Black and Hispanic Patients with Cancer More Likely to Have COVID-19 Disease

October 12, 2020

According to findings from the ASCO Quality Care Symposium, Black and Hispanic patients with cancer may be more likely to be infected with COVID-19 than white patients.

Black and Hispanic patients with cancer may be more likely to be infected with coronavirus disease 2019 (COVID-19) than white patients, according to findings from a study presented at the American Society of Clinical Oncology’s (ASCO) Quality Care Symposium, which took place virtually October 9-10, 2020.

“Patients with cancer are, unfortunately, faced with balancing cancer treatments with the risk of developing COVID-19,” Robert S. Miller, MD, FACP, FASCO, medical director for CancerLinQ, said in a press release. “This research, while preliminary, will hopefully help patients and providers understand who’s most at risk for COVID-19 and plan cancer treatment accordingly.”

Using data obtained from ASCO’s CancerLinQ (CLQ) Discovery database, researchers identified patients with cancer who had either a positive test for SARS-CoV-2 or a diagnosis code for COVID-19 disease in electronic health record data from oncology practices that subscribed to CLQ. For comparison, the baseline cancer population in the same oncology practices was also assessed.

Between January 2020 and August 2020, researchers identified a total of 965 patients with cancer who had COVID-19 out of a total of 477,613 patients with cancer in the practices studied.

Patients with cancer who were Hispanic were found to be 5.25 times as likely as non-Hispanic patients to have COVID-19. Patients with cancer who were Black were also found to be 1.69 times as likely as white patients to have COVID-19. In addition, patients who had hematologic cancers were 1.36 times as likely to have COVID-19 as patients with solid tumors.

Of those found to have COVID-19 in the study, 5.4% (52/965) died, although with the data provided researchers were not able to determine a cause of death. Notably though, the majority of deaths occurred in patients who were age 70 or older.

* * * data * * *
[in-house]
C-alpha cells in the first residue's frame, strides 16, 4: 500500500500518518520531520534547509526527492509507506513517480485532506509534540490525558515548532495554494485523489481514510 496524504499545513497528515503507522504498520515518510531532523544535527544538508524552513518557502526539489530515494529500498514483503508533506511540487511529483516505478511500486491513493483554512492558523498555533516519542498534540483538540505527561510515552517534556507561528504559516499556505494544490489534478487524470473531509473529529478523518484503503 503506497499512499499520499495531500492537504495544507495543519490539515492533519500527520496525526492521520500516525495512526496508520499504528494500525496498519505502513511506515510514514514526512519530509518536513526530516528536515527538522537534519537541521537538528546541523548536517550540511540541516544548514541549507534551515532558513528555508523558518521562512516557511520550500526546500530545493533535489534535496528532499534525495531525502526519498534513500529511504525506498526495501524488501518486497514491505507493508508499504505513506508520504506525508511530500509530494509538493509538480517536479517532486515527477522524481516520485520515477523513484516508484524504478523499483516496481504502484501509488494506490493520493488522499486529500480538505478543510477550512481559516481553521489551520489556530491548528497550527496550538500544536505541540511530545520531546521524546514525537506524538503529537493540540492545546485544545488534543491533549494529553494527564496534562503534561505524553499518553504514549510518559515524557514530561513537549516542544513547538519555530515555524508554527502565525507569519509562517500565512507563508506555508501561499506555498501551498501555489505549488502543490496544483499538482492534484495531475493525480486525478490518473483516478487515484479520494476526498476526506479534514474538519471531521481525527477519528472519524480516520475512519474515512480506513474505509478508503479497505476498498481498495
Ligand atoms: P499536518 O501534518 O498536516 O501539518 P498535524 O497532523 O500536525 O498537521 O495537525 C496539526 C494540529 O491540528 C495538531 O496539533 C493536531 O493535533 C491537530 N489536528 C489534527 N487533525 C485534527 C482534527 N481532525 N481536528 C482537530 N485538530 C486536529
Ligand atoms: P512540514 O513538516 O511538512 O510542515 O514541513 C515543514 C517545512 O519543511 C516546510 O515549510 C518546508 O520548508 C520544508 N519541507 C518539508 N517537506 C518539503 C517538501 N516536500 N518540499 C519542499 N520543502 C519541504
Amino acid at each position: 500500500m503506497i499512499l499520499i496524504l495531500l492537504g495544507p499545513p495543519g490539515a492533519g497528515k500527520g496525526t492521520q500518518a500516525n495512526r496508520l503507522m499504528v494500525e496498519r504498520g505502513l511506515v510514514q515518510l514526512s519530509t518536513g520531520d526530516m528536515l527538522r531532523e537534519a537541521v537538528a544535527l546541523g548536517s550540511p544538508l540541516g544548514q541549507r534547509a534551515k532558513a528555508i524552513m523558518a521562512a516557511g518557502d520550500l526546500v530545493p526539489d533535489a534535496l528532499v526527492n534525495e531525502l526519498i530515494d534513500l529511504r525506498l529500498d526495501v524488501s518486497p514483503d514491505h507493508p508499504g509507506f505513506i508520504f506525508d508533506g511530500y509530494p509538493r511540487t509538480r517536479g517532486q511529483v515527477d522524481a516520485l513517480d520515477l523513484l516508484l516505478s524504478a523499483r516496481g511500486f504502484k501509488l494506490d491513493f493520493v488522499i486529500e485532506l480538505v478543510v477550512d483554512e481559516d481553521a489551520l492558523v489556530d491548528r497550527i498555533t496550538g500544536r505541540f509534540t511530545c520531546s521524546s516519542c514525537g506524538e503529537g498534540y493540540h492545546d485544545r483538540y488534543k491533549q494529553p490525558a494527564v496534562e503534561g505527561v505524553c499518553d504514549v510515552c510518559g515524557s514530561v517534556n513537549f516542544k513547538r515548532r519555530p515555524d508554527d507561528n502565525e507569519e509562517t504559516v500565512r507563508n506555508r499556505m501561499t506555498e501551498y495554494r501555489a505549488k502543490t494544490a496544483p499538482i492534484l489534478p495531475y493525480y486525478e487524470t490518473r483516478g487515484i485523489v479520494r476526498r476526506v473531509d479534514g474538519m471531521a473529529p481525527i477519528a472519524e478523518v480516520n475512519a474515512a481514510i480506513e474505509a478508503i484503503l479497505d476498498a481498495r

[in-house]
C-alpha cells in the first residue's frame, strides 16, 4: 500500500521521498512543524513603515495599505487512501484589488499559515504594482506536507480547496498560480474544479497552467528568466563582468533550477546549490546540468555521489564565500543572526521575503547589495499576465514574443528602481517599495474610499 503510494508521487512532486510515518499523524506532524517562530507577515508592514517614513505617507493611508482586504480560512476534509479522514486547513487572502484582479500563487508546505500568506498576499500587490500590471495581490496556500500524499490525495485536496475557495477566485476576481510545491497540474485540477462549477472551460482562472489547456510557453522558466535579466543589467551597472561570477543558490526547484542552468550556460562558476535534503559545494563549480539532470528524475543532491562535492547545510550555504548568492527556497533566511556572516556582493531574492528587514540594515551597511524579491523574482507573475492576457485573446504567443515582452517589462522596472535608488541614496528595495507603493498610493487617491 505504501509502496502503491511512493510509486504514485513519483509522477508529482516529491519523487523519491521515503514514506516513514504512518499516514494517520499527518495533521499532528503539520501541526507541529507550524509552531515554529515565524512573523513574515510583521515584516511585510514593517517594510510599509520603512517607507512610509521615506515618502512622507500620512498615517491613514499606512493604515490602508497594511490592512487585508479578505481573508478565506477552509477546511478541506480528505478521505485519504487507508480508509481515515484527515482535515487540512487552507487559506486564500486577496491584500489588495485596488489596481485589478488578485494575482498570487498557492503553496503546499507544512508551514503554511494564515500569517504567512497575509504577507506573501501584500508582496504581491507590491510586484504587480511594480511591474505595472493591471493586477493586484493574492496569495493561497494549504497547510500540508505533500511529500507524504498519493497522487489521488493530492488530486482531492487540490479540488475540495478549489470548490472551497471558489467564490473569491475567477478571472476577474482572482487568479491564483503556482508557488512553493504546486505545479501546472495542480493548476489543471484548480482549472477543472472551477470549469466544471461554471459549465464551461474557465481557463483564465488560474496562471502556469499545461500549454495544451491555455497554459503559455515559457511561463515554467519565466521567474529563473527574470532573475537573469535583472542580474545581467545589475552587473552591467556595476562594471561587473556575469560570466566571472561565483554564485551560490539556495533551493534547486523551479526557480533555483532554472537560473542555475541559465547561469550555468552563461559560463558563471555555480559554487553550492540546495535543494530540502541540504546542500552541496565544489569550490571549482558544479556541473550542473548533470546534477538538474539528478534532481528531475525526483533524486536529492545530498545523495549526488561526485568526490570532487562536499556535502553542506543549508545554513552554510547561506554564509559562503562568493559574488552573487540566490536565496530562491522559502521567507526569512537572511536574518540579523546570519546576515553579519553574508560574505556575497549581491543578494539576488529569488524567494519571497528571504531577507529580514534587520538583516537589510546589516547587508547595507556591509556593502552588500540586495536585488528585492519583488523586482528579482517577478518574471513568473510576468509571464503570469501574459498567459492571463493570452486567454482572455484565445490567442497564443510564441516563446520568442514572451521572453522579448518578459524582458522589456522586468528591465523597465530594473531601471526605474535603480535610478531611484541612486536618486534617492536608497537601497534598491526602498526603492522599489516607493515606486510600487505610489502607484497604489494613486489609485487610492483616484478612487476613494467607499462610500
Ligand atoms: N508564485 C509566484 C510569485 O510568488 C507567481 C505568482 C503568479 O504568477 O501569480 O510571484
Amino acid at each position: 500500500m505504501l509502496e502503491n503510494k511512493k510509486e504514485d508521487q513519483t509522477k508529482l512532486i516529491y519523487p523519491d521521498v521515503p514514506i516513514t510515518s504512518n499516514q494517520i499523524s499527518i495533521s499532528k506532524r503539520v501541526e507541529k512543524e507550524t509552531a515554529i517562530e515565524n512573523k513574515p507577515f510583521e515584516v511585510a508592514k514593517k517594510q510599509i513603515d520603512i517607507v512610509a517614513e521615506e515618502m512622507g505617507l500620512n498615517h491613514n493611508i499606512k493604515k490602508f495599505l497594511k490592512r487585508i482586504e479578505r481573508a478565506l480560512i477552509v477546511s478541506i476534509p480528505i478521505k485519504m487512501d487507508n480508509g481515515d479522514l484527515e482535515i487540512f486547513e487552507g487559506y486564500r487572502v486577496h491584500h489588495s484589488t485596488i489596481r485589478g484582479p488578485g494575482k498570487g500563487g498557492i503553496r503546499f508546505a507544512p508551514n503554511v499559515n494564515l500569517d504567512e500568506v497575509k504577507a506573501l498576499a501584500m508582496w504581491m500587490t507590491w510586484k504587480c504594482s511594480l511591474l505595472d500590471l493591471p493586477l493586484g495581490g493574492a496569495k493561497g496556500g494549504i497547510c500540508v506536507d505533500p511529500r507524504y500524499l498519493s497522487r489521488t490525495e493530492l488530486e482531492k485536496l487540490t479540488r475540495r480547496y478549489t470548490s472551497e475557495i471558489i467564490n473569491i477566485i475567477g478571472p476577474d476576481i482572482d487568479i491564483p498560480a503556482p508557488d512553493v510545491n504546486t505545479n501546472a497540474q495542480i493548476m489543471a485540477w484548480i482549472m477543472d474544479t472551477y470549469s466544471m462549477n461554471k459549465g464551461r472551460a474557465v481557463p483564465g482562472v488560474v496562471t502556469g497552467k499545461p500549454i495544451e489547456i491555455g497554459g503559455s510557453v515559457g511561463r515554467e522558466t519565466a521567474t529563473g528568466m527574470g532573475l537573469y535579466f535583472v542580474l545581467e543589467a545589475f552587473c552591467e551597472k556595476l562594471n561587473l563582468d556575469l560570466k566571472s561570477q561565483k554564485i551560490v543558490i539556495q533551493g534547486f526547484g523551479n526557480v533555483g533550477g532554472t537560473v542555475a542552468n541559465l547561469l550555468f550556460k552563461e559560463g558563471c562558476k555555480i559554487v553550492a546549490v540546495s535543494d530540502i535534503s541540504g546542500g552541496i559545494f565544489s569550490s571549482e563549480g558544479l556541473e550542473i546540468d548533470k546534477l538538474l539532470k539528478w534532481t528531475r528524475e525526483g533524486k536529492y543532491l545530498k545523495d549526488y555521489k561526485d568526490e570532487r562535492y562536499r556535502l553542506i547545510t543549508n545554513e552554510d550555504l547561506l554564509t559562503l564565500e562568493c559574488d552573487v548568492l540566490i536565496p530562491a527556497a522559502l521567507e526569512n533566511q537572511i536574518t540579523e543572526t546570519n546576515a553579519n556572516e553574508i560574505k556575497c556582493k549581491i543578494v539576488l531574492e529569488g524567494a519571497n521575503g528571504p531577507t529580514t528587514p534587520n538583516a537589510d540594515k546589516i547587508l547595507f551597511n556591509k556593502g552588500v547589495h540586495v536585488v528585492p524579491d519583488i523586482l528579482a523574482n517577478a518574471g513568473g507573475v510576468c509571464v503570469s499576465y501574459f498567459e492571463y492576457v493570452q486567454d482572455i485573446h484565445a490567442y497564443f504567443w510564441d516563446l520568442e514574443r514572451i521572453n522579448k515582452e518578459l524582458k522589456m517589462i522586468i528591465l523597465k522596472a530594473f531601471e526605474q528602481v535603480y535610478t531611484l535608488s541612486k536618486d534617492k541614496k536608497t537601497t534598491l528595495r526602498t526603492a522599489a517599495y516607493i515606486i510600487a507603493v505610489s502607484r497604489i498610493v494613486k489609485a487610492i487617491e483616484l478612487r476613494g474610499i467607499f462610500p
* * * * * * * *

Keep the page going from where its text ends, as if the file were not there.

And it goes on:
“It’s important to gather data about people with cancer during this pandemic because it helps us to understand the risks to these different populations and potentially develop mitigation strategies,” Miller said in a presentation of the data.

The elevated risk for COVID-19 among Blacks and Hispanics with cancer is particularly noteworthy, as these patients often suffer poorer cancer outcomes. Additionally, the elevated risk among patients with hematologic cancers is also noteworthy, because these patients typically have compromised immune systems and are already susceptible to many other types of infection.

“All patients with cancer need to take precautions that are known to be effective, such as wearing masks, practicing social distancing, and getting flu shots, but this is particularly important for patients that are part of minority populations,” Miller continued.

The researchers intend to continue evaluating data as this patient population continues to grow. Moving forward, they hope to determine whether other factors, such as stage at diagnosis, presence of certain malignancies, and certain types of cancer treatment, may also increase a patient’s risk for contracting COVID-19. Moreover, the investigators intend to look for more specific risk factors for death related to COVID-19 in patients with cancer.

References:

CancerLinQ Data Reveals Black and Hispanic Patients With Cancer Face Greater Risk of COVID-19 Infection [news release]. Alexandria, Virginia. Published October 5, 2020. Accessed October 9, 2020. https://www.asco.org/about-asco/press-center/news-releases/cancerlinq-data-reveals-black-and-hispanic-patients-cancer?cid=DM6113&bid=59026103